I am trying, however, to value God’s opinion of me more than man’s, to desire God’s approval of my writing more than man’s.
I could come up with all sorts of worries and reasons why I shouldn’t write this, but one of the main reasons is that it is a topic about which most people don’t allow dissent. One can either agree with the speaker’s point of view or get lambasted over a fire of burning coals.  I think I just boiled together several metaphors.
Burning Coals
The topic?  Same-sex marriage.
Upset Baby
See?  You had an immediate visceral reaction one way or the other, didn’t you?  🙂
Could we agree to something within this space?
Could we agree to love each other, regardless of our opinions? Could we agree to listen to each other with open hearts and to trust that we are all trying to follow Christ the best that we can? Can we agree to value diversity of thought and to have a conversation in which we may find ourselves in disagreement?
Coffee and Conversation
I’m not sure why this topic causes so much emotion.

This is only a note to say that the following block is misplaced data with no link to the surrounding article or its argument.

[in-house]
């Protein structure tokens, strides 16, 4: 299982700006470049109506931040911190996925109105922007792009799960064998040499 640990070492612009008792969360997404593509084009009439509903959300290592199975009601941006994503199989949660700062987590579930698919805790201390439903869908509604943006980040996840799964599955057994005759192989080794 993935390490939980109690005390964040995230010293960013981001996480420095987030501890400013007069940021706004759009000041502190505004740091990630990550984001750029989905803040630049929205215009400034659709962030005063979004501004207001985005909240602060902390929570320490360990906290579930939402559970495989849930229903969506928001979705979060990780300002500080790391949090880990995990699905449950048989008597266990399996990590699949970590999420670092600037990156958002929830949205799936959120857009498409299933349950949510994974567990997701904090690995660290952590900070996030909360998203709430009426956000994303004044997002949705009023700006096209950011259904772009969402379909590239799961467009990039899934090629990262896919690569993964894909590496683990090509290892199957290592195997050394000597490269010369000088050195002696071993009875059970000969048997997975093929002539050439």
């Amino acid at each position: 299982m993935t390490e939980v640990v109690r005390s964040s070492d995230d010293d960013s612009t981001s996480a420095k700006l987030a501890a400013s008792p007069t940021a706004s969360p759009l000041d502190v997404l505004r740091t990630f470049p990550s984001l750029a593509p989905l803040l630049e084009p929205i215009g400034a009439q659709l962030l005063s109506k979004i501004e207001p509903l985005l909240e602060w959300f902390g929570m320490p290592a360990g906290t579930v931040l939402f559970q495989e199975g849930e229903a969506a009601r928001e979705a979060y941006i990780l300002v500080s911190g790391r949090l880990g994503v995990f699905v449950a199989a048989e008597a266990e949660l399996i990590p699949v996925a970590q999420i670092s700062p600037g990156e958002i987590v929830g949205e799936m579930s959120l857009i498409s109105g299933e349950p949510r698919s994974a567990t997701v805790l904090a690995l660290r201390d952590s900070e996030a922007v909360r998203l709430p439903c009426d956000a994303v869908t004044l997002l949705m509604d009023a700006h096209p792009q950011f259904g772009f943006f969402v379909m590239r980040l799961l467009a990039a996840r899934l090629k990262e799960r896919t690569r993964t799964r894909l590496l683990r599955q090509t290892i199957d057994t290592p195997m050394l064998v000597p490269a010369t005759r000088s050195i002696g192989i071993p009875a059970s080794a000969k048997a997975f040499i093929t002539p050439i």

Even those who do not claim the name of Christ can see it:
Spiked logo
Brendan O’Neill, a self-proclaimed atheistic libertarian who is a columnist for spiked says:
But I have never encountered an issue like gay marriage, an issue in which the space for dissent has shrunk so rapidly, and in which the consensus is not only stifling but choking.  This is the only issue on which, for criticising it from a liberal, secular perspective, I’ve been booed during an after-dinner speech and received death threats.
I’m not sure why this is so, but that’s not really within the scope of this essay.  Suffice it to say, I feel nervous talking about this topic.
Seal of the United States Supreme Court
Yet it is at the forefront of our American culture right now as we wait for our Supreme Court to rule on the Defense of Marriage Act and on California’s Proposition 8 (probably sometime this month), and so I feel that I need to speak.